When I wrote my post on why secret salaries are a baaaaaad idea I didn’t realize what I was getting myself into. On most other posts I’ve written, 3 out of 4 commenters agree – in this case 3 out 4 thought that open salaries are a really baaaaaaaad idea. How many a’s are there in baaaad anyway?
Interestingly, the comments from people who have tried open salaries are overwhelmingly in favor of the idea – many cite great benefits. I still think open salaries are a great idea for employees, businesses and the bottom line.
I’ve summed up the major arguments from the comments against secret salaries and my arguments against these arguments below, not so much because I want the last word (well, that too :o) but mostly because most of the arguments are really good arguments, many of which I hadn’t thought about before.
No one will adopt it / it can’t be done
The short counter-argument: Some companies have done it. In some cases it’s failed, in some cases it’s worked incredibly well.
Employees would demand more, People won’t demand a reasonable salary, employees overestimate their value
Experiences from companies that have open salaries, including my own, don’t support this. People are very reasonable about it and perfectly capable of realizing that some people get paid more than others.
If I’m good at bargaining and therefore get a higher salary, I deserve more because as a good bargainer I’m valuable to the company
Great! Then make bargaining skills one of the things that count in determining salaries. That way it’s out in the open and not something that counts in some cases and not in others.
People will start complaining
No, people are already complaining, because in many cases they already know who’s making what. Making salaries open means managers will discover that people complain. That’s a good thing because it brings the complaints out into the open where they can be dealt with.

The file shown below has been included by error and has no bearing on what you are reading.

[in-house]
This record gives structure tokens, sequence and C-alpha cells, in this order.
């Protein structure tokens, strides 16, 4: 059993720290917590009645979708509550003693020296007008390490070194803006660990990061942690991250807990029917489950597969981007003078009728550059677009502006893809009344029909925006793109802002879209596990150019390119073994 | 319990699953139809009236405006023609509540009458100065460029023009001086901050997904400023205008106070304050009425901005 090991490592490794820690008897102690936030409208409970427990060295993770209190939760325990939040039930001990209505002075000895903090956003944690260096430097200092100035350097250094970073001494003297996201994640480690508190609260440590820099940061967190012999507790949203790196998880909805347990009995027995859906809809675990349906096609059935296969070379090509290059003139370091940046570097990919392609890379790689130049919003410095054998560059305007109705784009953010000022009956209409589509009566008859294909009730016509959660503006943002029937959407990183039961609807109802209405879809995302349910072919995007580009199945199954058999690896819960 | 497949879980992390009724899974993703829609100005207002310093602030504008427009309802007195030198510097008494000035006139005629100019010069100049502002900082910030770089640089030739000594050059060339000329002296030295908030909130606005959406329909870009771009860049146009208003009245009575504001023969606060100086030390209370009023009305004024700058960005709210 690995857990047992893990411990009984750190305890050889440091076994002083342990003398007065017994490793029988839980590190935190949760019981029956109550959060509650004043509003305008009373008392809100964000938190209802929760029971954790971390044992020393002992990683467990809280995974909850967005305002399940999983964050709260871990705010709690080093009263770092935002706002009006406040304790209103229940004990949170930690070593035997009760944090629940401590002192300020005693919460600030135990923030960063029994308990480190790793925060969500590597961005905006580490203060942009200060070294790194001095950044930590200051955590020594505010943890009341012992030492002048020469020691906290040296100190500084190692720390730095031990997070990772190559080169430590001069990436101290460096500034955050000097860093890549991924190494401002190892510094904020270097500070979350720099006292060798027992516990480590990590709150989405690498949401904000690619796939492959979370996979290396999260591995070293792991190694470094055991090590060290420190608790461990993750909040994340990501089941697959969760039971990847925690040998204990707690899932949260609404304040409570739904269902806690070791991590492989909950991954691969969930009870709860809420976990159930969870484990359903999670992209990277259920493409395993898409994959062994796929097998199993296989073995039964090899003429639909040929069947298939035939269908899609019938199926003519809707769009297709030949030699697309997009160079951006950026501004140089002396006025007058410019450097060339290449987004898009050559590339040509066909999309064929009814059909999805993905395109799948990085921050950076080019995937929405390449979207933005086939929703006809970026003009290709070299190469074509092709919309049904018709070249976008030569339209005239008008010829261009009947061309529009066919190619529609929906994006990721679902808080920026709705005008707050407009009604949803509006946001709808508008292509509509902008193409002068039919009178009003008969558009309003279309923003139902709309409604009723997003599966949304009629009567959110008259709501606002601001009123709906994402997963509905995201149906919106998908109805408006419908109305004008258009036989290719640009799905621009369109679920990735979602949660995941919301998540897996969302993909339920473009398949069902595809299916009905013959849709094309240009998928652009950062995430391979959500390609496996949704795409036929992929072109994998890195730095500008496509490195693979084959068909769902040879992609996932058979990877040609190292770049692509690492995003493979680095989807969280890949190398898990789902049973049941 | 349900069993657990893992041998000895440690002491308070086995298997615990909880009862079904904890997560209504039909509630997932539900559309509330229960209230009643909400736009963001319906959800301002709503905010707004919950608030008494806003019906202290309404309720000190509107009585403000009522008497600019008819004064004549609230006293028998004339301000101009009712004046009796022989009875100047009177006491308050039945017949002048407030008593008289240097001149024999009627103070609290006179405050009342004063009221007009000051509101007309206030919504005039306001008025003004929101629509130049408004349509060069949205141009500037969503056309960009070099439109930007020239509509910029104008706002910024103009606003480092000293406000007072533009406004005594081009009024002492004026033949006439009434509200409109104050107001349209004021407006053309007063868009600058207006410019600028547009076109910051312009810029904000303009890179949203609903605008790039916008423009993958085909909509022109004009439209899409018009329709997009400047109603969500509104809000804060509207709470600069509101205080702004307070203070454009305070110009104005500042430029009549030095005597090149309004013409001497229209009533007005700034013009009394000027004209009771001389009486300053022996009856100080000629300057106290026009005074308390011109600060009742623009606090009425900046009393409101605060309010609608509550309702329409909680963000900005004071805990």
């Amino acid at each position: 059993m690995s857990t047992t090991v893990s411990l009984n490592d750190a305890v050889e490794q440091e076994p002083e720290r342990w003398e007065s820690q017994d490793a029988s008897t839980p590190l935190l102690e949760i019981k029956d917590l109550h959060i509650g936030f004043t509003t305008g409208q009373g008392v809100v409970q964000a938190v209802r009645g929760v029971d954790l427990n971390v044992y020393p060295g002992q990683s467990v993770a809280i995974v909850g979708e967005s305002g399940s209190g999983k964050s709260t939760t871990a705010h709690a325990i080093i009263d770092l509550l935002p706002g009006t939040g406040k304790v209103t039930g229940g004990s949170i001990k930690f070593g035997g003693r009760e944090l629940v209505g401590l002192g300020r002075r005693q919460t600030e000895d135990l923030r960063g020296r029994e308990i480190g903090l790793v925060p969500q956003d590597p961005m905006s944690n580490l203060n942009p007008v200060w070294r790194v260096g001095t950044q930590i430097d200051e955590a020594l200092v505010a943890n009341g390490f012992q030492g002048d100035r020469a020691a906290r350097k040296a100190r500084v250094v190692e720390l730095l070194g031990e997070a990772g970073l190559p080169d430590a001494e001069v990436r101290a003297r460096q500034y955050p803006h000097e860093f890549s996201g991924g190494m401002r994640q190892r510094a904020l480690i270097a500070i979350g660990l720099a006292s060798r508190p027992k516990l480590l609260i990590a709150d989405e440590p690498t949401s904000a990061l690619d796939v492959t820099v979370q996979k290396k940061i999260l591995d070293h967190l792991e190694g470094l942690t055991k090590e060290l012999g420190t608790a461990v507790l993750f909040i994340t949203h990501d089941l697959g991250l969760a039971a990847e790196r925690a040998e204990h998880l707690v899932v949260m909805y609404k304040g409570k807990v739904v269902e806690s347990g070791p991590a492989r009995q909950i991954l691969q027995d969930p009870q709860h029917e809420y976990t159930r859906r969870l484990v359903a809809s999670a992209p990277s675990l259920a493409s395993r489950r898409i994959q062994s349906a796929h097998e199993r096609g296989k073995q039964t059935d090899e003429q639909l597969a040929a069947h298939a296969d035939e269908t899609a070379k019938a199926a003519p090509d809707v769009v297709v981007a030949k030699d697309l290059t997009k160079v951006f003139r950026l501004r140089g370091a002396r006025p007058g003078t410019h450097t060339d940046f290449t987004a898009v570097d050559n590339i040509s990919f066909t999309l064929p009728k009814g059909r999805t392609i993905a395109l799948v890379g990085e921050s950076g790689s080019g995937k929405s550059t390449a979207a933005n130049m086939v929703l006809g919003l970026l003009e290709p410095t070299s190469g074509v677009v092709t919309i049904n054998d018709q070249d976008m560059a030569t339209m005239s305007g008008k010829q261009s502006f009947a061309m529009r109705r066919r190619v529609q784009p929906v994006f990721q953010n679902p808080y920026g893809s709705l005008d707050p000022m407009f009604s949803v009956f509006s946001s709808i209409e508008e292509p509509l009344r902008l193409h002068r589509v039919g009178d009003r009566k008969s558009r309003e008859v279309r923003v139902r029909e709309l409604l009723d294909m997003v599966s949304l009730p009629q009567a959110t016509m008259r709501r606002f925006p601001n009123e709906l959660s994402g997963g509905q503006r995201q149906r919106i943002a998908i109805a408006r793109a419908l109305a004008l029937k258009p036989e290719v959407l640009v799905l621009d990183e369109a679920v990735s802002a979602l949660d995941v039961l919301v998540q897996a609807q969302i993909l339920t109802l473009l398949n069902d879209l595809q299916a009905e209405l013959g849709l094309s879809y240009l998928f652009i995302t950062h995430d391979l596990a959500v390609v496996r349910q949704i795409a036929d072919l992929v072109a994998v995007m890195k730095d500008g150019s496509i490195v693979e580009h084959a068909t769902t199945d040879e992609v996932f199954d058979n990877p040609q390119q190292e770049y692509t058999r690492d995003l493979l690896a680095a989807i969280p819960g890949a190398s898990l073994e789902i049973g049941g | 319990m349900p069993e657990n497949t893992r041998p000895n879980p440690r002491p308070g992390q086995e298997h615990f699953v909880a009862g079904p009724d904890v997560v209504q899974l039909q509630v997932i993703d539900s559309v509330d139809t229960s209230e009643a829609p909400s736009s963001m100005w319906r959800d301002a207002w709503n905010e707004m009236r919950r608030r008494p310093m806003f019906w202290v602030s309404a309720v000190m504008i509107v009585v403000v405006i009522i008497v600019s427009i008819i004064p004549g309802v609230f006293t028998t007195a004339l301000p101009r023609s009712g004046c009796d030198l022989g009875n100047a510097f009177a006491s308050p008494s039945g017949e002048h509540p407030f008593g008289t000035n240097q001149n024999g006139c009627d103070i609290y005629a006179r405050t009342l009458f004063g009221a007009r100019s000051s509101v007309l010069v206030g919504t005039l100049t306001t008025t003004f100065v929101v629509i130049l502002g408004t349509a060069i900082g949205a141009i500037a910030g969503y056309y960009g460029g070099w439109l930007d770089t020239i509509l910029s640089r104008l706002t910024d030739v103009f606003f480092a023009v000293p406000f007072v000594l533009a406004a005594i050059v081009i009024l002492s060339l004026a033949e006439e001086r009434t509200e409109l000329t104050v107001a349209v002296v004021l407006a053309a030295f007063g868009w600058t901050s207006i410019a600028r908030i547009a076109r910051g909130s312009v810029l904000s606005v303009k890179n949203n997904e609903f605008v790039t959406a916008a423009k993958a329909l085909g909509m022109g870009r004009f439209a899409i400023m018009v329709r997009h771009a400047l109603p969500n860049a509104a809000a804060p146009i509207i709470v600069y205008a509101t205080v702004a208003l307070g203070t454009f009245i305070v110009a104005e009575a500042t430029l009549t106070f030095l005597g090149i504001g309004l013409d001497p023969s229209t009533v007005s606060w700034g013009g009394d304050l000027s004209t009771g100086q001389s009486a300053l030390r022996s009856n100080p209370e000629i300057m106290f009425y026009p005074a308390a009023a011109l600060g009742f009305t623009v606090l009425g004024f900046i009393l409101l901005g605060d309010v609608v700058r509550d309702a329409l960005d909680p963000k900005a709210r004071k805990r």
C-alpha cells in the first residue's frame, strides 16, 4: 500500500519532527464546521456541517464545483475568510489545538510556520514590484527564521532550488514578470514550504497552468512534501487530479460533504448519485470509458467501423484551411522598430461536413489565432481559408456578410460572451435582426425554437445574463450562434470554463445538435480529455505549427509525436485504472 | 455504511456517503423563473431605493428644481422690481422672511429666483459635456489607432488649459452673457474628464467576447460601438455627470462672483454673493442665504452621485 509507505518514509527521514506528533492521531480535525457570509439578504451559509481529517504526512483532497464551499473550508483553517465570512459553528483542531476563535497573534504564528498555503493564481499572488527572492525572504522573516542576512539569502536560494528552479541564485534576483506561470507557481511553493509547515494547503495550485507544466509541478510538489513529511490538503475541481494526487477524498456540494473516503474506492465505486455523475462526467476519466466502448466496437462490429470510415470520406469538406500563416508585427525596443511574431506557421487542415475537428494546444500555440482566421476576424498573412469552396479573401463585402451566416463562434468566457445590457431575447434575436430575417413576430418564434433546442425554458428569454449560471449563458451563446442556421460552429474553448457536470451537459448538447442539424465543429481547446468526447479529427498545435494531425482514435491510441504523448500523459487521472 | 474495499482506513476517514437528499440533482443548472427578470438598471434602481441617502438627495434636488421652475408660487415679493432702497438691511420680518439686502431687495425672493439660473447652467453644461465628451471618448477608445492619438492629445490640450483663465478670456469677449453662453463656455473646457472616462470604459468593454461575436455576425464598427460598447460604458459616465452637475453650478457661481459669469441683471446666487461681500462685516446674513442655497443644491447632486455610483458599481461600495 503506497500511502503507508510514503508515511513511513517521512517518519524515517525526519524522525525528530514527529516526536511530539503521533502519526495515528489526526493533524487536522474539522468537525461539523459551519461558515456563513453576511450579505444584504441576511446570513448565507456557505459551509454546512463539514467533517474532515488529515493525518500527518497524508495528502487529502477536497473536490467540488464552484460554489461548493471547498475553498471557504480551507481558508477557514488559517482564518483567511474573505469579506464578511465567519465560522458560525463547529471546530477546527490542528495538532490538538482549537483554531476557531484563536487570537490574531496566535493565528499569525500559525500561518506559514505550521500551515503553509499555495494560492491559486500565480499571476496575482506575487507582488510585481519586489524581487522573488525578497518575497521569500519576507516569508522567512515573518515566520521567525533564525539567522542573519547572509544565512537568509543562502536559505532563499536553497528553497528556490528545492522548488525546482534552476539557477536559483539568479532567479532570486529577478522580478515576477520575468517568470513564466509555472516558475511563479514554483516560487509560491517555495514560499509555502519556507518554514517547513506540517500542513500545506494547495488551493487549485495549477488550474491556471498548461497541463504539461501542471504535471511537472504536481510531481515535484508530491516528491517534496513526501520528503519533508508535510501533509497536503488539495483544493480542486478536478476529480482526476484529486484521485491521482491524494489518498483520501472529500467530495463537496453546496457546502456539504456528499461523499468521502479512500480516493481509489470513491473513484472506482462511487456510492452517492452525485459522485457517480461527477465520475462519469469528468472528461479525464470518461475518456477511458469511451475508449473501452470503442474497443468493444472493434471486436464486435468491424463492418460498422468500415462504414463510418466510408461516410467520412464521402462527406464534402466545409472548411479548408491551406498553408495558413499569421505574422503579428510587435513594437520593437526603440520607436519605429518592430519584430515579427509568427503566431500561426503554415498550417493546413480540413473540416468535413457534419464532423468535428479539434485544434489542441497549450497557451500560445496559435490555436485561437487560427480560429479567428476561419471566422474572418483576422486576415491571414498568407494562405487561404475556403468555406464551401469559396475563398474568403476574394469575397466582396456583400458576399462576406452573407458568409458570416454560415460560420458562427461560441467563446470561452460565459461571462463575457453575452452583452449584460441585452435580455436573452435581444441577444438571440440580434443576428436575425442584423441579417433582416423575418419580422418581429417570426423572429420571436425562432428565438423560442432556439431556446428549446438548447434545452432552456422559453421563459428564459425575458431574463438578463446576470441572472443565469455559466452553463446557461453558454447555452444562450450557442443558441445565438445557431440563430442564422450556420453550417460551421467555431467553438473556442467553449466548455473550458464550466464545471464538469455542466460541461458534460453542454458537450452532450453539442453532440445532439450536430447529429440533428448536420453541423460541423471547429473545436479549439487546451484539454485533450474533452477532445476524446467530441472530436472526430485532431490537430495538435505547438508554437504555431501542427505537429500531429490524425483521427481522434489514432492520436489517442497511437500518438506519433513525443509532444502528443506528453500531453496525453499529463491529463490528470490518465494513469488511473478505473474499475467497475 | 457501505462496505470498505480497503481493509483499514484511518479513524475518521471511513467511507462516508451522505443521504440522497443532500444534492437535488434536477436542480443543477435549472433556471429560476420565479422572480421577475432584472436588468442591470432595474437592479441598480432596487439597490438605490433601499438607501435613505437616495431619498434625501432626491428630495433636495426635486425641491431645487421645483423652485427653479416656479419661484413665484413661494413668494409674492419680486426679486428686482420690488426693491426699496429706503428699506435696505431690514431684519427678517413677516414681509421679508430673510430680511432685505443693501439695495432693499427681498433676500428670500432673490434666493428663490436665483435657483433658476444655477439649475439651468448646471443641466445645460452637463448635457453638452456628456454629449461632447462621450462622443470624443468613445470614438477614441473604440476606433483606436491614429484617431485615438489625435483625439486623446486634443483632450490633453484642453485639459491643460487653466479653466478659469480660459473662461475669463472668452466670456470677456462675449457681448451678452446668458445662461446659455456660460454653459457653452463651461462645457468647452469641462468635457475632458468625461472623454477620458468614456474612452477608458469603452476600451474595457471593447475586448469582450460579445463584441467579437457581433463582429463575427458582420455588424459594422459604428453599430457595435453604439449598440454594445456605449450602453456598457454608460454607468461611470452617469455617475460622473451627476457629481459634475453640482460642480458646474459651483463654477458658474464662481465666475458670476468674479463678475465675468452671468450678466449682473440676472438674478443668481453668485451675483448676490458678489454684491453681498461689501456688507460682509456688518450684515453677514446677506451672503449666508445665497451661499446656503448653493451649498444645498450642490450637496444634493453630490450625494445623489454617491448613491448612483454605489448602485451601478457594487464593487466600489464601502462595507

It’s impossible/difficult to set fair wages and difficult to define how salaries are set
Well this is true whether salaries are open or secret. Making them open makes it easier to set fair salaries, because you know what other similare employees are getting.
The company wants to pay as little as possible / Companies can’t pay more
As I wrote in the post, no company has an interest in paying as little as they can get away with. Companies have an interest in making salaries as fair as possible, not as low as possible. And because making salaries more fair can lead to people being happier at work and therefore to increased productivity and quality, it’s actually good for the bottom line.
Your salary is not connected to your co-workers’
That’s actually true. But you perception of how fair your salary is is totally connected to your co-workers’ salaries.
Employees hired during a drought
What do you do if there’s a sudden drought of qualified employees in the job market and you need to hire employees at signifcantly higher wages than existing similar employees?
Embarassment if a person’s salary drops
Well that’s true: If a person’s salary drops it will be taken as an indication that that person is now less valuable to the company. But what’s the alternative? Keep on paying that employee a salary that’s now unfairly high, merely to avoid embarassing an employee? That’s doing everybody, including the employee, a disservice.
The world is unfair
Sometimes. Does this mean we shouldn’t work towards making it more fair?
Salary is a personal matter
I have a lot of sympathy for this argument because in today’s society salary is quite a taboo. It’s not up there with sexual practices, but close. But why is that? Does it need to be?
Difficult to explain why Johnson gets more, You have to explain/defend every raise, Results in a new line of bs from HR
Is it really that difficult to explain why person A gets more than person B? Shouldn’t a good leader be able to easily and succinctly justify her choices?